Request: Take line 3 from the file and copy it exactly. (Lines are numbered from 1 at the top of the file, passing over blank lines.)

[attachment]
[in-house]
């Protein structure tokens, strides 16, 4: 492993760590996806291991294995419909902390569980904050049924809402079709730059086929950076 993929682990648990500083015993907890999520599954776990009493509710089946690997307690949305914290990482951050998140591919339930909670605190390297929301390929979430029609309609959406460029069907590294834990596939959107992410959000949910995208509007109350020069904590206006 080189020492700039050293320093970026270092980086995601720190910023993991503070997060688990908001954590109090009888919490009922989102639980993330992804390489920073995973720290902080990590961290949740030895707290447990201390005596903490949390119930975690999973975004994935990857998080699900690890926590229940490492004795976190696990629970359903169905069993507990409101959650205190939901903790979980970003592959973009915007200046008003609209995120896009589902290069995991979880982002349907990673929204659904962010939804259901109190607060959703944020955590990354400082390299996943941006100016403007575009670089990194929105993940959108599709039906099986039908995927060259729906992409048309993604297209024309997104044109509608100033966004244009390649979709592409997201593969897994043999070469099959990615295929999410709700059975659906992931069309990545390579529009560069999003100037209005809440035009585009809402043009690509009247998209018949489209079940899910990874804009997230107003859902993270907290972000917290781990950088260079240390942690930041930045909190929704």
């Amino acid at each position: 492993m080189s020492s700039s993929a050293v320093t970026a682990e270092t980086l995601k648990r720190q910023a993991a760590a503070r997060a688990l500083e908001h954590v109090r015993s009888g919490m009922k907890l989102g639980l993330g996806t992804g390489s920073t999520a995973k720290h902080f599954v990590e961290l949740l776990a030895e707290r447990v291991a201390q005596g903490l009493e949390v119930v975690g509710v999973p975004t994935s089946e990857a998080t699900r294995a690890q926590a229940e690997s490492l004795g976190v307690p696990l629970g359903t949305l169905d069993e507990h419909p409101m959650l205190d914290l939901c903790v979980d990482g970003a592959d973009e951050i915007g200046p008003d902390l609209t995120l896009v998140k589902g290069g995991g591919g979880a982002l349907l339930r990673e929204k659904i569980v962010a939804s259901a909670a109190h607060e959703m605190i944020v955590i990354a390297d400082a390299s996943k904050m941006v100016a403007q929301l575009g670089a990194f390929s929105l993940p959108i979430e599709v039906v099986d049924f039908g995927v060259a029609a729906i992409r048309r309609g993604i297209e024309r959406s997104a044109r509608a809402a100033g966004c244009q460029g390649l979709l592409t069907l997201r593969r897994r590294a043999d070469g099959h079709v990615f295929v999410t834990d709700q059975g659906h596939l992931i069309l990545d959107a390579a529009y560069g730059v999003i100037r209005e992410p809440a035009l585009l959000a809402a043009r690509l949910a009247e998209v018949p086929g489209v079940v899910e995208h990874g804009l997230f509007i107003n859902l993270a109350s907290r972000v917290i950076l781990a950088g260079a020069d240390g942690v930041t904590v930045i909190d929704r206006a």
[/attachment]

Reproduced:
């Amino acid at each position: 492993m080189s020492s700039s993929a050293v320093t970026a682990e270092t980086l995601k648990r720190q910023a993991a760590a503070r997060a688990l500083e908001h954590v109090r015993s009888g919490m009922k907890l989102g639980l993330g996806t992804g390489s920073t999520a995973k720290h902080f599954v990590e961290l949740l776990a030895e707290r447990v291991a201390q005596g903490l009493e949390v119930v975690g509710v999973p975004t994935s089946e990857a998080t699900r294995a690890q926590a229940e690997s490492l004795g976190v307690p696990l629970g359903t949305l169905d069993e507990h419909p409101m959650l205190d914290l939901c903790v979980d990482g970003a592959d973009e951050i915007g200046p008003d902390l609209t995120l896009v998140k589902g290069g995991g591919g979880a982002l349907l339930r990673e929204k659904i569980v962010a939804s259901a909670a109190h607060e959703m605190i944020v955590i990354a390297d400082a390299s996943k904050m941006v100016a403007q929301l575009g670089a990194f390929s929105l993940p959108i979430e599709v039906v099986d049924f039908g995927v060259a029609a729906i992409r048309r309609g993604i297209e024309r959406s997104a044109r509608a809402a100033g966004c244009q460029g390649l979709l592409t069907l997201r593969r897994r590294a043999d070469g099959h079709v990615f295929v999410t834990d709700q059975g659906h596939l992931i069309l990545d959107a390579a529009y560069g730059v999003i100037r209005e992410p809440a035009l585009l959000a809402a043009r690509l949910a009247e998209v018949p086929g489209v079940v899910e995208h990874g804009l997230f509007i107003n859902l993270a109350s907290r972000v917290i950076l781990a950088g260079a020069d240390g942690v930041t904590v930045i909190d929704r206006a």